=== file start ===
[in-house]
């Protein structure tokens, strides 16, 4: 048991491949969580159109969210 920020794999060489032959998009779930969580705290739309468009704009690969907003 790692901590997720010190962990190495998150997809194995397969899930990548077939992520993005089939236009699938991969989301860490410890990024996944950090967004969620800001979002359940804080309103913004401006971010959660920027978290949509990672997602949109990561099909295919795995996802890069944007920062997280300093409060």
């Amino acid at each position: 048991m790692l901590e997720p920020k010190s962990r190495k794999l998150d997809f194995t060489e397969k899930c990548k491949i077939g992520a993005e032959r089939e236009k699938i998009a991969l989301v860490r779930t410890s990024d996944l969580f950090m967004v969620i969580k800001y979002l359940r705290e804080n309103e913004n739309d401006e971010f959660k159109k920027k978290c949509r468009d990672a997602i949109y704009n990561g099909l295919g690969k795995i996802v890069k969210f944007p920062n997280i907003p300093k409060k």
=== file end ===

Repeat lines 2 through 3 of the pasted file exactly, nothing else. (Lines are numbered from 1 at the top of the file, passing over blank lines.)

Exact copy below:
């Protein structure tokens, strides 16, 4: 048991491949969580159109969210 920020794999060489032959998009779930969580705290739309468009704009690969907003 790692901590997720010190962990190495998150997809194995397969899930990548077939992520993005089939236009699938991969989301860490410890990024996944950090967004969620800001979002359940804080309103913004401006971010959660920027978290949509990672997602949109990561099909295919795995996802890069944007920062997280300093409060």
């Amino acid at each position: 048991m790692l901590e997720p920020k010190s962990r190495k794999l998150d997809f194995t060489e397969k899930c990548k491949i077939g992520a993005e032959r089939e236009k699938i998009a991969l989301v860490r779930t410890s990024d996944l969580f950090m967004v969620i969580k800001y979002l359940r705290e804080n309103e913004n739309d401006e971010f959660k159109k920027k978290c949509r468009d990672a997602i949109y704009n990561g099909l295919g690969k795995i996802v890069k969210f944007p920062n997280i907003p300093k409060k």